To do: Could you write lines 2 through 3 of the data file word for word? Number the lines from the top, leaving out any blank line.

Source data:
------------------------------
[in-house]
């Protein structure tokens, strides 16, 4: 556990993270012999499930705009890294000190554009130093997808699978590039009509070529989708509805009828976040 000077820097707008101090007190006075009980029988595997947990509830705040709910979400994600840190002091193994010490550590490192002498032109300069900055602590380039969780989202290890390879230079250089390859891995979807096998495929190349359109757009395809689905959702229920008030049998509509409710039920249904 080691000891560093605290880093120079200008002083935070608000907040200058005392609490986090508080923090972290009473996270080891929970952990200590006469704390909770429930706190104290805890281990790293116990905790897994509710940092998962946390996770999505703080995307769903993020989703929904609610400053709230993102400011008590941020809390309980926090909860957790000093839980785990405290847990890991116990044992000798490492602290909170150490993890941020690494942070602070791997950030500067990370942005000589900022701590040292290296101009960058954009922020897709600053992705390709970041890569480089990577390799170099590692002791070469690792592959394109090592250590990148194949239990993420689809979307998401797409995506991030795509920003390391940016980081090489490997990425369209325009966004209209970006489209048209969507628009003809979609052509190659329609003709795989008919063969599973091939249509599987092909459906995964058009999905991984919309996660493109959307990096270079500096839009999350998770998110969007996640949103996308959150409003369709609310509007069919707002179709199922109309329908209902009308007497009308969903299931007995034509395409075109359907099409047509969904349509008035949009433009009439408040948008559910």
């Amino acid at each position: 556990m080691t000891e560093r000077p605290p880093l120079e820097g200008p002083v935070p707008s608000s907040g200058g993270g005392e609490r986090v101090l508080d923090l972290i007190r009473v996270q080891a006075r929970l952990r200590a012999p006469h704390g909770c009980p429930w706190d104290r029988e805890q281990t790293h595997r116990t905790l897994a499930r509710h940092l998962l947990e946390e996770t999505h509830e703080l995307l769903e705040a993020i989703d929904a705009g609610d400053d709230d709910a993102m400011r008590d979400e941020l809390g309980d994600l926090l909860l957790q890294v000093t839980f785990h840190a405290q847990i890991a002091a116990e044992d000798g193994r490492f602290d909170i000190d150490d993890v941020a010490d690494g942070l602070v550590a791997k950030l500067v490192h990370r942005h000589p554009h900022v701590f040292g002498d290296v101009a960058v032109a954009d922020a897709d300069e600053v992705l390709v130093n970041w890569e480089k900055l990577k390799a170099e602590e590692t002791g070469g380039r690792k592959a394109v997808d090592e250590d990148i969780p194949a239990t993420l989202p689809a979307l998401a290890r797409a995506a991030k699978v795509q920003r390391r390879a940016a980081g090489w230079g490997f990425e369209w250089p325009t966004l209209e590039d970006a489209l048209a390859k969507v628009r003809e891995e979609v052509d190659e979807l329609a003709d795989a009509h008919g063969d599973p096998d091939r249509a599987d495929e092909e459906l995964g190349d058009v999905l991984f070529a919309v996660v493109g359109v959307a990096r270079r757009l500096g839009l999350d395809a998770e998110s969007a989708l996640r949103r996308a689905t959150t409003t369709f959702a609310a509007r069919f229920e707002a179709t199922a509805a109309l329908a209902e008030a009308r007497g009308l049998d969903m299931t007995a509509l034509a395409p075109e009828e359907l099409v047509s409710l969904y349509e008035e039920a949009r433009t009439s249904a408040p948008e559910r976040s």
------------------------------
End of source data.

């Protein structure tokens, strides 16, 4: 556990993270012999499930705009890294000190554009130093997808699978590039009509070529989708509805009828976040 000077820097707008101090007190006075009980029988595997947990509830705040709910979400994600840190002091193994010490550590490192002498032109300069900055602590380039969780989202290890390879230079250089390859891995979807096998495929190349359109757009395809689905959702229920008030049998509509409710039920249904 080691000891560093605290880093120079200008002083935070608000907040200058005392609490986090508080923090972290009473996270080891929970952990200590006469704390909770429930706190104290805890281990790293116990905790897994509710940092998962946390996770999505703080995307769903993020989703929904609610400053709230993102400011008590941020809390309980926090909860957790000093839980785990405290847990890991116990044992000798490492602290909170150490993890941020690494942070602070791997950030500067990370942005000589900022701590040292290296101009960058954009922020897709600053992705390709970041890569480089990577390799170099590692002791070469690792592959394109090592250590990148194949239990993420689809979307998401797409995506991030795509920003390391940016980081090489490997990425369209325009966004209209970006489209048209969507628009003809979609052509190659329609003709795989008919063969599973091939249509599987092909459906995964058009999905991984919309996660493109959307990096270079500096839009999350998770998110969007996640949103996308959150409003369709609310509007069919707002179709199922109309329908209902009308007497009308969903299931007995034509395409075109359907099409047509969904349509008035949009433009009439408040948008559910």
């Amino acid at each position: 556990m080691t000891e560093r000077p605290p880093l120079e820097g200008p002083v935070p707008s608000s907040g200058g993270g005392e609490r986090v101090l508080d923090l972290i007190r009473v996270q080891a006075r929970l952990r200590a012999p006469h704390g909770c009980p429930w706190d104290r029988e805890q281990t790293h595997r116990t905790l897994a499930r509710h940092l998962l947990e946390e996770t999505h509830e703080l995307l769903e705040a993020i989703d929904a705009g609610d400053d709230d709910a993102m400011r008590d979400e941020l809390g309980d994600l926090l909860l957790q890294v000093t839980f785990h840190a405290q847990i890991a002091a116990e044992d000798g193994r490492f602290d909170i000190d150490d993890v941020a010490d690494g942070l602070v550590a791997k950030l500067v490192h990370r942005h000589p554009h900022v701590f040292g002498d290296v101009a960058v032109a954009d922020a897709d300069e600053v992705l390709v130093n970041w890569e480089k900055l990577k390799a170099e602590e590692t002791g070469g380039r690792k592959a394109v997808d090592e250590d990148i969780p194949a239990t993420l989202p689809a979307l998401a290890r797409a995506a991030k699978v795509q920003r390391r390879a940016a980081g090489w230079g490997f990425e369209w250089p325009t966004l209209e590039d970006a489209l048209a390859k969507v628009r003809e891995e979609v052509d190659e979807l329609a003709d795989a009509h008919g063969d599973p096998d091939r249509a599987d495929e092909e459906l995964g190349d058009v999905l991984f070529a919309v996660v493109g359109v959307a990096r270079r757009l500096g839009l999350d395809a998770e998110s969007a989708l996640r949103r996308a689905t959150t409003t369709f959702a609310a509007r069919f229920e707002a179709t199922a509805a109309l329908a209902e008030a009308r007497g009308l049998d969903m299931t007995a509509l034509a395409p075109e009828e359907l099409v047509s409710l969904y349509e008035e039920a949009r433009t009439s249904a408040p948008e559910r976040s």